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Progress made on wildfire burning near California gold mining town

Progress made on wildfire burning near California gold mining town
The Oregon fire west of Weaverville, Calif., has destroyed one building. (Andreas Fuhrmann / AP)

Weaker winds and cooler temperatures allowed firefighters to make significant progress on a large wildfire sparked by an unhitched boat trailer near one of California's historic Gold Rush-era towns.

In addition to strengthening their containment line on Monday, firefighters adjusted the size of the blaze down from 650 acres to 580, according to the California Department of Forestry and Fire Protection.

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The blaze, dubbed the Oregon fire, was 45% contained, and all mandatory evacuations near the historic gold-mining town of Weaverville were lifted.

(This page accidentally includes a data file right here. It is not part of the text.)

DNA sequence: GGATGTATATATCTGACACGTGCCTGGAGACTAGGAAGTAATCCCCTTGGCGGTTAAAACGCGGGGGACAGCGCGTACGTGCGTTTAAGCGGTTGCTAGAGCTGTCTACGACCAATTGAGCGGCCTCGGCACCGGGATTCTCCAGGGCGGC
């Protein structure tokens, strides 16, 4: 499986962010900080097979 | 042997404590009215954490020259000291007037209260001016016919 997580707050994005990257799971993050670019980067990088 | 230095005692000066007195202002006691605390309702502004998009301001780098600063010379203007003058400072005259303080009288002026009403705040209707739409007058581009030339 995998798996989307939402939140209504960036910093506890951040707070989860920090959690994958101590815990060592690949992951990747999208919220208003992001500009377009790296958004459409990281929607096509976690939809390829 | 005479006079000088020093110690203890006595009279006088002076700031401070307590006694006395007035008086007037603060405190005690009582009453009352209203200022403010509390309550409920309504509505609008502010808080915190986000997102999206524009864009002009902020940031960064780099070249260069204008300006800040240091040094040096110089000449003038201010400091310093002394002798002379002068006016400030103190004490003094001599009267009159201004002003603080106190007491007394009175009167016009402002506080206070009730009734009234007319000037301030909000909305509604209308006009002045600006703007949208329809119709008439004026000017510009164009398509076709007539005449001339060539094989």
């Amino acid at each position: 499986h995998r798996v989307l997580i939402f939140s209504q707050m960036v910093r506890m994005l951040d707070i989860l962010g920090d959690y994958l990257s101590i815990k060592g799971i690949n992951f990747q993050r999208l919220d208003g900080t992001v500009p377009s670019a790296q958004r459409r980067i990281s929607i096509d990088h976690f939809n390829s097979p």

The fire started about 4:36 p.m. Sunday off Highway 299 at Oregon Mountain Summit near Weaverville after a boat trailer became unhitched and sparked the blaze, according to CalFire spokeswoman Cheryl Buliavac.

The fire was initially fueled by strong winds as it burned along extremely steep terrain.

At least one firefighter suffered a minor heat-related injury and was treated at the scene and released, Buliavac said.

The blaze also destroyed a large barn.

For breaking news in Los Angeles and throughout California, follow @VeronicaRochaLA. She can be reached at veronica.rocha@latimes.com.

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